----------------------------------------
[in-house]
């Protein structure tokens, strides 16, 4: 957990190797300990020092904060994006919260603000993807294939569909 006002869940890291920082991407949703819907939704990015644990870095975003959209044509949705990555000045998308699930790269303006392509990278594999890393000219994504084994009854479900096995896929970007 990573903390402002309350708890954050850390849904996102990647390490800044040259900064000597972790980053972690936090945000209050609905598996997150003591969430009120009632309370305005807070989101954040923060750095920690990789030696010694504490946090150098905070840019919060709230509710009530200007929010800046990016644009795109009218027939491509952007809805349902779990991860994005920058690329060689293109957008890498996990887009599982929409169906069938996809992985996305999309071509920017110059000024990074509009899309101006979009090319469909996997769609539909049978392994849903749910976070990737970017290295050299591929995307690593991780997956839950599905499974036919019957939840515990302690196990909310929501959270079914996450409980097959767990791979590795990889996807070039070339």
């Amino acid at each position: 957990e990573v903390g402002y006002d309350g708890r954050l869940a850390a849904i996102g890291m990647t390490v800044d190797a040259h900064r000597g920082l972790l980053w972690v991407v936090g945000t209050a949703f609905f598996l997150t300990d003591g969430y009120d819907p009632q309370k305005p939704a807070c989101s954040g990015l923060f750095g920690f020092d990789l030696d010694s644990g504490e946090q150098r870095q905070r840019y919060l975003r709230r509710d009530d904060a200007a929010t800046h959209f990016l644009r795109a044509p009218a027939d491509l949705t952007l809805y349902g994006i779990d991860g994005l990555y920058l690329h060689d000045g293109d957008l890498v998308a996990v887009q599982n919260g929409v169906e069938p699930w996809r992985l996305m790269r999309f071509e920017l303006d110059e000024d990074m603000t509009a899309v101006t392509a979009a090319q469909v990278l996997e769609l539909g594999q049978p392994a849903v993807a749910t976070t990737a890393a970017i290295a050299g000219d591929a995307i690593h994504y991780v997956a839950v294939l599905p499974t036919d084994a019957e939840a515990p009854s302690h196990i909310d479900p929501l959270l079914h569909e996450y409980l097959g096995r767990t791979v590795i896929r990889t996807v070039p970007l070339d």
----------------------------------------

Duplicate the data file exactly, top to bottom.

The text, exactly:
[in-house]
């Protein structure tokens, strides 16, 4: 957990190797300990020092904060994006919260603000993807294939569909 006002869940890291920082991407949703819907939704990015644990870095975003959209044509949705990555000045998308699930790269303006392509990278594999890393000219994504084994009854479900096995896929970007 990573903390402002309350708890954050850390849904996102990647390490800044040259900064000597972790980053972690936090945000209050609905598996997150003591969430009120009632309370305005807070989101954040923060750095920690990789030696010694504490946090150098905070840019919060709230509710009530200007929010800046990016644009795109009218027939491509952007809805349902779990991860994005920058690329060689293109957008890498996990887009599982929409169906069938996809992985996305999309071509920017110059000024990074509009899309101006979009090319469909996997769609539909049978392994849903749910976070990737970017290295050299591929995307690593991780997956839950599905499974036919019957939840515990302690196990909310929501959270079914996450409980097959767990791979590795990889996807070039070339």
């Amino acid at each position: 957990e990573v903390g402002y006002d309350g708890r954050l869940a850390a849904i996102g890291m990647t390490v800044d190797a040259h900064r000597g920082l972790l980053w972690v991407v936090g945000t209050a949703f609905f598996l997150t300990d003591g969430y009120d819907p009632q309370k305005p939704a807070c989101s954040g990015l923060f750095g920690f020092d990789l030696d010694s644990g504490e946090q150098r870095q905070r840019y919060l975003r709230r509710d009530d904060a200007a929010t800046h959209f990016l644009r795109a044509p009218a027939d491509l949705t952007l809805y349902g994006i779990d991860g994005l990555y920058l690329h060689d000045g293109d957008l890498v998308a996990v887009q599982n919260g929409v169906e069938p699930w996809r992985l996305m790269r999309f071509e920017l303006d110059e000024d990074m603000t509009a899309v101006t392509a979009a090319q469909v990278l996997e769609l539909g594999q049978p392994a849903v993807a749910t976070t990737a890393a970017i290295a050299g000219d591929a995307i690593h994504y991780v997956a839950v294939l599905p499974t036919d084994a019957e939840a515990p009854s302690h196990i909310d479900p929501l959270l079914h569909e996450y409980l097959g096995r767990t791979v590795i896929r990889t996807v070039p970007l070339d």